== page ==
[Mills' footnote: "On this custom in Thailand and Cambodia see Duyvendak's note (Duyvendak, Ma Huan, p. 40); Kung Chen states that the forehead of both groom and bride was dabbed, and considers the custom very laughable; the subject is discussed at length by H. Iwai, 'The Buddhist Priest and the Ceremony of attaining Womanhood during the Yuan Dynasty', Memoirs of the Research Department of the Toyo Bunco, no. VII (1935), pp. 105-61. Li shi/1 (Giles, nos. 6885; 9905) means 'profitable business'; Iwai has considered the origin and use of the expression in the present context; he concludes that the ceremony was called Ii shih because this phrase was applied to gifts made on the occasion of a wedding in South China (Iwai, pp. 137-42). For pre-marital formalities in modem times see Blanchard, pp. 4 34-5."]
  • "When the king of the country has reigned for thirty years, he abdicates and becomes a priest, directing his brothers, sons, and nephews to administer the affairs of the country. The king goes into the depths of the mountains, and fasts and does penance, or else he [merely] eats a vegetarian diet. He lives alone for one year. He takes an oath by Heaven and says' When formerly I was the king, if I transgressed while on the throne, I wish wolves or tigers to devour me, or sickness to destroy me.' If, after the completion of one whole year, he is not dead, he ascends the throne once more and administers the affairs of the country again. The people of the country acclaim him, saying 'Hsi-Ii Ma-ha-la-cha' [Sri Maharaja, Sacred Monarch in Sanskrit], this is the most venerable and most holy designation."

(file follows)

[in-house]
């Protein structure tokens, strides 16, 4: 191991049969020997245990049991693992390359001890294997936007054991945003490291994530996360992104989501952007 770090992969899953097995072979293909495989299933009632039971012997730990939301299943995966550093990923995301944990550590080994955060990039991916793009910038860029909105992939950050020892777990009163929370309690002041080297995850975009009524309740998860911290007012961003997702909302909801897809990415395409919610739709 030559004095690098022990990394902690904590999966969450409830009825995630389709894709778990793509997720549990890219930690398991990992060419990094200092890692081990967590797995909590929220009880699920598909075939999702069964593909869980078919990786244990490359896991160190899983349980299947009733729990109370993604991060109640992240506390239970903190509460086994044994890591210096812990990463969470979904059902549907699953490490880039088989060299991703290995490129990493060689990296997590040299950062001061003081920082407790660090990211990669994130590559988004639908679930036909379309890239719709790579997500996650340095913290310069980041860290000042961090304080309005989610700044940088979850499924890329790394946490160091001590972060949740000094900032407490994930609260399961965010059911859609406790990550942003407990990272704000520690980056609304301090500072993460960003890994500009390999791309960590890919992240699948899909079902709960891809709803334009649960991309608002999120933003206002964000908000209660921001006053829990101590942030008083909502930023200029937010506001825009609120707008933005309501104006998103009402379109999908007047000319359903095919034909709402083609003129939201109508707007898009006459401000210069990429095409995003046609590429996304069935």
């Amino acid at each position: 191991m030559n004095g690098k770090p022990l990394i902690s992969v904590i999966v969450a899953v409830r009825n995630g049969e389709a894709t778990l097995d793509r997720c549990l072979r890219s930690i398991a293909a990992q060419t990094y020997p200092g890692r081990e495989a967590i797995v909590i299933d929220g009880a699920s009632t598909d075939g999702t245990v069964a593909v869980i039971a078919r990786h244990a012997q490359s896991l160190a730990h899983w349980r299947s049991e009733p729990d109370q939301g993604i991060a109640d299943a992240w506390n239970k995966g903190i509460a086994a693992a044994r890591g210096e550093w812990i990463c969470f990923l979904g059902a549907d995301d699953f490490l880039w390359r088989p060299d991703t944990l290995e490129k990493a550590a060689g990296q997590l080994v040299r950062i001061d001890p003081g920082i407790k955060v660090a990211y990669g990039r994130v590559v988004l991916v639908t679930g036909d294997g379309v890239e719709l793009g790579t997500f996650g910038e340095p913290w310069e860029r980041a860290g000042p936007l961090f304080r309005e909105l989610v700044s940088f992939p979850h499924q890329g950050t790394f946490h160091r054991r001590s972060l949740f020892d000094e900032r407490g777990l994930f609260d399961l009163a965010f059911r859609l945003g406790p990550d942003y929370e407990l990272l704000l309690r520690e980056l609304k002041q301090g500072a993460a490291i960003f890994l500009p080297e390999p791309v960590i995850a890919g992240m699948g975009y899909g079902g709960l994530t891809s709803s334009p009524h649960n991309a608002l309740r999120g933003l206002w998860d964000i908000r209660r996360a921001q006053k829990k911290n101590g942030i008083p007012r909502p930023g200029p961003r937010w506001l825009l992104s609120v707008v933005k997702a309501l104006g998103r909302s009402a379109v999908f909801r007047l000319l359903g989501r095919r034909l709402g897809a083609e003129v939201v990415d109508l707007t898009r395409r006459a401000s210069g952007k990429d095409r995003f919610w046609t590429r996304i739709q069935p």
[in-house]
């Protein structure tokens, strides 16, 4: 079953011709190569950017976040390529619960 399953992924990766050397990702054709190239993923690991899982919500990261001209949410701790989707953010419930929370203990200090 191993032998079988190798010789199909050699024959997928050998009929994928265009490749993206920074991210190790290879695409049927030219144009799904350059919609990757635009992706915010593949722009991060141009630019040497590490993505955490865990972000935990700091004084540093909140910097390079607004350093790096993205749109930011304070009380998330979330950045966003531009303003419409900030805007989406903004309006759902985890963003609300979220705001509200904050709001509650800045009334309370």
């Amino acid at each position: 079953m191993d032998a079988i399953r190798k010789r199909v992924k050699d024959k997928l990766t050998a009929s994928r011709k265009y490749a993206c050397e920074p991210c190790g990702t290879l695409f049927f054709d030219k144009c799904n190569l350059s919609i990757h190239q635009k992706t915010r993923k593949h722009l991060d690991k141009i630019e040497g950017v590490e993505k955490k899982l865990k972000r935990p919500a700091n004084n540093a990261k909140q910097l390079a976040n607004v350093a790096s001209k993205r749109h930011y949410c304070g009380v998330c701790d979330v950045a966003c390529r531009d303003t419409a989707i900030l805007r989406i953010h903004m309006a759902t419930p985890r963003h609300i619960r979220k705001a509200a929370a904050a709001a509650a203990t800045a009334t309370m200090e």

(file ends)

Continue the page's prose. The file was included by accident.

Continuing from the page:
• "In their trading transactions they currently use pale gold which is seventy
    per cent [pure], or else (they use] silver. They very much like the dishes, bowls, and other kinds of blue porcelain articles, the hemp-silk, silk-gauze, beads, and other such things from the Central Country, and so they bring their pale gold and give it in exchange. They constantly bring rhinoceros' horns, elephants' teeth, incense, and other such things, and present them as tribute to the Central Country."

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Map of the expeditions (source: National Geographic Society, 2005

About Chenla and Khmer appellations in the text

"Different appellations are given for the same place, for instance, Chen la and Kan-po-chih for Cambodia; but where variants of the same name are involved, there are separate entries only if the first syllable is different; if the first syllable is the same, a variant form is added in brackets; thus, in the case of Cambodia, there are separate entries for Kan-po-chih and Chien-pu-chai, but after 'Kan-po-chih' is added '(Kan-p' o-che) '." As for 'Khmer', the Chinese transliteration used is Chi-mieh.

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From the book

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Admiral Zheng He statue at Quanzhou Maritime Museum, China

Zheng He, the man and the legend in Southeast Asia